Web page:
Sue Johnson Quote: “Emotional dependency is not immature or pathological; it is our greatest strength.”
Sue Johnson Quote: “If I appeal to you for emotional connection and you respond intellectually to a problem, rather than directly to me, on an attachment level I will experience that as “no response.” This is one of the reasons that the research on social support uniformly states that people want “indirect” support, that is, emotional confirmation and caring from their partners, rather than advice.”
Sue Johnson Quote: “We, too, as the Celtic saying goes, “live in the shelter of each other.” World War II historians have noted that the unit of survival in concentration camps was the pair, not the individual. Surveys show that married men and women generally live longer than do their single peers.”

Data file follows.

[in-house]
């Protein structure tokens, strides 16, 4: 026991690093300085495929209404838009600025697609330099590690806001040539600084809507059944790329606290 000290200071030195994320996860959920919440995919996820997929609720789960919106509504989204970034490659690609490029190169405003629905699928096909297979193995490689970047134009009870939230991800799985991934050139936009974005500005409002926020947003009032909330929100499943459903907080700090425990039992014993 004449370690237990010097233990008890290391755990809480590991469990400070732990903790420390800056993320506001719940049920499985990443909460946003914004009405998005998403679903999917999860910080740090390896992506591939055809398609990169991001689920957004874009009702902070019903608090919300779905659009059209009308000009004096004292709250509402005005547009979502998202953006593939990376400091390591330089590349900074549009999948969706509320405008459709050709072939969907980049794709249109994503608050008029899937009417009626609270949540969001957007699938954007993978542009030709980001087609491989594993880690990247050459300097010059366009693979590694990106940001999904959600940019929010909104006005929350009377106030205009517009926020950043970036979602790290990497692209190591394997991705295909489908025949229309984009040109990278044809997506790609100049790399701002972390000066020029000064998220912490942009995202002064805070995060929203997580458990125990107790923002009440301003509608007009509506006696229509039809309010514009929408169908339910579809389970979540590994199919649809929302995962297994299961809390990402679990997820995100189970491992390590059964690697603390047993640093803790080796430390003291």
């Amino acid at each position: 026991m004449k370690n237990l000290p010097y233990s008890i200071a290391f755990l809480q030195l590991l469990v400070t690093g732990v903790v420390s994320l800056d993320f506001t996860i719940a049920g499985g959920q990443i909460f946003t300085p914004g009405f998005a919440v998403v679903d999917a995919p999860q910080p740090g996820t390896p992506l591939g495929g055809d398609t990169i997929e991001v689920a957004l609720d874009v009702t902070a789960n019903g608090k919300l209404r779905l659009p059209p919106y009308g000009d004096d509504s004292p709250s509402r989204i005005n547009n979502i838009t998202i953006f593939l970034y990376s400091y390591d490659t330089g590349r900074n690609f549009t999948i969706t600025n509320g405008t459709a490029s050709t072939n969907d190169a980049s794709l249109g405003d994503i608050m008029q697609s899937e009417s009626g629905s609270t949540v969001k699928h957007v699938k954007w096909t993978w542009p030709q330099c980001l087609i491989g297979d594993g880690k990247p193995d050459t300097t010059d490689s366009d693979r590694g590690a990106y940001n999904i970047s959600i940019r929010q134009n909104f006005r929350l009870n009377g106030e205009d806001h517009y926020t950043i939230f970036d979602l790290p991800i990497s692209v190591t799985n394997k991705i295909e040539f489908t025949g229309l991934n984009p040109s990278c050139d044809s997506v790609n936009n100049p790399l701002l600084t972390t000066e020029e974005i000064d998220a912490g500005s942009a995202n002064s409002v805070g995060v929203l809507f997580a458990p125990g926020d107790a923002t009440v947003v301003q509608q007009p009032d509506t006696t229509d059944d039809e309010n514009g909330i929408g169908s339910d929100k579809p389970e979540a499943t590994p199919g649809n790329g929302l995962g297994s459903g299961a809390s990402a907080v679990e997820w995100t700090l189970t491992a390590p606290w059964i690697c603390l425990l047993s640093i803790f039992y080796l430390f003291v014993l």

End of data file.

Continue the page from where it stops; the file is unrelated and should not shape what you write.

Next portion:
Sue Johnson Quote: “Love doesn’t just sit there, like a stone, it has to be made, like bread; remade all the time, made new. – Ursula K. Le Guin.”
Sue Johnson Quote: “It is an ironic paradox: being dependent makes us more independent.”
Sue Johnson Quote: “Distressed partners no longer see each other as their emotional safe haven. Our lover is supposed to be the one person we can count on who will always respond. Instead, unhappy partners feel emotionally deprived, rejected, even abandoned. In that light, couples’ conflicts assume their true meaning: they are frightened protests against eroding connection and a demand for emotional reengagement.”